Toyota (NYSE:TM) raised some pulses at the North American International Auto Show in January when it debuted the FT-1, an insane looking two-seater that renewed the faithful’s hopes that Toyota would one day revive the Supra nameplate on a car worthy of living up to what that title entails.
Those hopes just became a bit more real, as the Motor Report says that Toyota has filed an application to the U.S. Patent And Trademark Office to once again secure the rights to the “Supra” name. The FT-1 — a concept developed by Toyota’s Calty Design studio in California — was intended to explore what a Supra successor might look like, and it used many factors derived from the previous Supra models.
“The FT-1 is a dream-project for a designer and car enthusiast like myself,” said Alex Shen, Calty’s studio chief designer, in Toyota’s statement at the time of the FT-1′s unveiling. “Our team was heavily influenced by Toyota’s sports car past, especially Celica and Supra, and we sought to capture some of that history. It is an aggressive, track-focused sports car concept with a presence that has been amplified for shock and awe.”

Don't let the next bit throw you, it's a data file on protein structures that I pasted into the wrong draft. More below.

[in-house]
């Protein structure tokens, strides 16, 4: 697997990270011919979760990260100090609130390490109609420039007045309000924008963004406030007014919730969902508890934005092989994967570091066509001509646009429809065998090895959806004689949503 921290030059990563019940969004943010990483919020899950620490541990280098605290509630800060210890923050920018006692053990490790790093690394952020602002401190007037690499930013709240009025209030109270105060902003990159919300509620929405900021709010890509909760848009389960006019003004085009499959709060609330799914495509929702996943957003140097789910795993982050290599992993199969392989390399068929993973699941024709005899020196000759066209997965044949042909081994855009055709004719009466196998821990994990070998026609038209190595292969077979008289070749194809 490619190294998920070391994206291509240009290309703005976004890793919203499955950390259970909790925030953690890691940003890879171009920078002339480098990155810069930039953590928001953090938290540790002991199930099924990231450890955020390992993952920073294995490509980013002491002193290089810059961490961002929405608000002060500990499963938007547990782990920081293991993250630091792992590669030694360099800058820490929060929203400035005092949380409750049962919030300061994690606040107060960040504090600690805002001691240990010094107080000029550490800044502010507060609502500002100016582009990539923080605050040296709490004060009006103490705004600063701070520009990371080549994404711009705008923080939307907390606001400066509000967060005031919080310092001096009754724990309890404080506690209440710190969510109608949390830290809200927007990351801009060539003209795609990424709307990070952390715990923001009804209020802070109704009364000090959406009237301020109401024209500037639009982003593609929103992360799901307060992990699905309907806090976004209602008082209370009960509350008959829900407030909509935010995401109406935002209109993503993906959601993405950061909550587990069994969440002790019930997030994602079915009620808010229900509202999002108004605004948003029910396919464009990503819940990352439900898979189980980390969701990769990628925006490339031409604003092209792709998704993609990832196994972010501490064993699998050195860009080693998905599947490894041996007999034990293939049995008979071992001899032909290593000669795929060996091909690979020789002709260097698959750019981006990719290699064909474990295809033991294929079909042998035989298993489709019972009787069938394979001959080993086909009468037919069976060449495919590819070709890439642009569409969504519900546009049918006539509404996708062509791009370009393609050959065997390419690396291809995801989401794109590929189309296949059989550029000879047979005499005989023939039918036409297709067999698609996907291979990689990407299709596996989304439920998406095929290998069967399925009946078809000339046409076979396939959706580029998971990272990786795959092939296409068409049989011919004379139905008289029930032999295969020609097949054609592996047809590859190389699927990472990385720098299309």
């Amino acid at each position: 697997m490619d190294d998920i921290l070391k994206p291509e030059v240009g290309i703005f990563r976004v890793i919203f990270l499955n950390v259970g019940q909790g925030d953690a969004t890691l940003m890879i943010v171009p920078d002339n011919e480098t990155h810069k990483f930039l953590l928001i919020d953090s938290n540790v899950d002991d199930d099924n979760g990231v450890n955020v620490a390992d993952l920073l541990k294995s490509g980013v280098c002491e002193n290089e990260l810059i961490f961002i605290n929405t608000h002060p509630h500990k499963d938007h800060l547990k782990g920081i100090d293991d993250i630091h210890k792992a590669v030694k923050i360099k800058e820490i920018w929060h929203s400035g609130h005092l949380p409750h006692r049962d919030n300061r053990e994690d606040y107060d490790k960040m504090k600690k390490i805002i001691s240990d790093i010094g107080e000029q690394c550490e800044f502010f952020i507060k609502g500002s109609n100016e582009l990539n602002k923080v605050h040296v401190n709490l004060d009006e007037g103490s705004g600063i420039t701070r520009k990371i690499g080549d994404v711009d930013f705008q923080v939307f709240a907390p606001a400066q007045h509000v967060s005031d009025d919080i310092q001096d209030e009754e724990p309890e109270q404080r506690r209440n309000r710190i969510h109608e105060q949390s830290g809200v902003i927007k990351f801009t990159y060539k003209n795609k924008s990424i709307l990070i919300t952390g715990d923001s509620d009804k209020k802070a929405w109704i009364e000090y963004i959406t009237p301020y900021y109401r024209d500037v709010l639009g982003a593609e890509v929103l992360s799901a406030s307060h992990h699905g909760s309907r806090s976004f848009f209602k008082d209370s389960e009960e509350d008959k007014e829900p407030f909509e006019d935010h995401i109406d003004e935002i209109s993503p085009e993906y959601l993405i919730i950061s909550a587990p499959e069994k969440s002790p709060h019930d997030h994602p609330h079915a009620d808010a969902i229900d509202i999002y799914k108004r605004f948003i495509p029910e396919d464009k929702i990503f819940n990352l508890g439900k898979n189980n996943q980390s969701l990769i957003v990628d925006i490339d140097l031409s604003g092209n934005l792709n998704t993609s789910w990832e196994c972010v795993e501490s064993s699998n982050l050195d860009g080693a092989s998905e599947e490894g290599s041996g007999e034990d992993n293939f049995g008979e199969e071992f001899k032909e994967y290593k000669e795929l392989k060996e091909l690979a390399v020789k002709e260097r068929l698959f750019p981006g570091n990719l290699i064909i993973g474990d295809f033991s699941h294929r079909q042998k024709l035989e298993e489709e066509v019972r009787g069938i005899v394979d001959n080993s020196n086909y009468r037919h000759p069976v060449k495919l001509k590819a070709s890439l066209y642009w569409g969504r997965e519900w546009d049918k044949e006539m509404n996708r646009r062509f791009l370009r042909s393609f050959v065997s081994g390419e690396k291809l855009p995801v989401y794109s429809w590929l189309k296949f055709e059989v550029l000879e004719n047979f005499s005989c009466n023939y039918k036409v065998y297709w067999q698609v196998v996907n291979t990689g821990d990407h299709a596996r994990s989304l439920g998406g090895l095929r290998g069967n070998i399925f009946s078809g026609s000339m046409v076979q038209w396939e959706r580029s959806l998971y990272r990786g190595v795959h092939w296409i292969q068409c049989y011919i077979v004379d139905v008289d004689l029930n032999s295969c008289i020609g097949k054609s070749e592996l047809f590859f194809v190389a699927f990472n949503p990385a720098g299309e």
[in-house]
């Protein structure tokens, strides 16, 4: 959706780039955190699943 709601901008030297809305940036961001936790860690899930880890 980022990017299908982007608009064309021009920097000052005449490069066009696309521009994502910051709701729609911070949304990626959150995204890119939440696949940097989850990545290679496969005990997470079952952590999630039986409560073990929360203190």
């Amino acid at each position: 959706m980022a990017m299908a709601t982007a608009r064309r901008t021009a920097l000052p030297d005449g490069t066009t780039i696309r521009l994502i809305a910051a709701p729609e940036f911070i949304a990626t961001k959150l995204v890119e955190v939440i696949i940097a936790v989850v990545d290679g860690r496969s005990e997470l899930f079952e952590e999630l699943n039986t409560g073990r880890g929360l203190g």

The reveal also followed up an announcement that Toyota and BMW would be renewing an alliance to build a platform for a new sports car. Whether the FT-1 was the car in question is still unclear, but it’s certainly indicative that Toyota is serious about getting back into the performance arena.
An application was filed for the Supra name in 2010 but was abandoned, Motor Report said. That was the second filing after the original in 1979, as that application expired in 2006.
Toyota was once a fairly big name in certain performance circles, as was Honda (NYSE:HM); recently, in the last 10 or so years, the companies have turned to a more growth-forward strategy to the detriment of their performance divisions.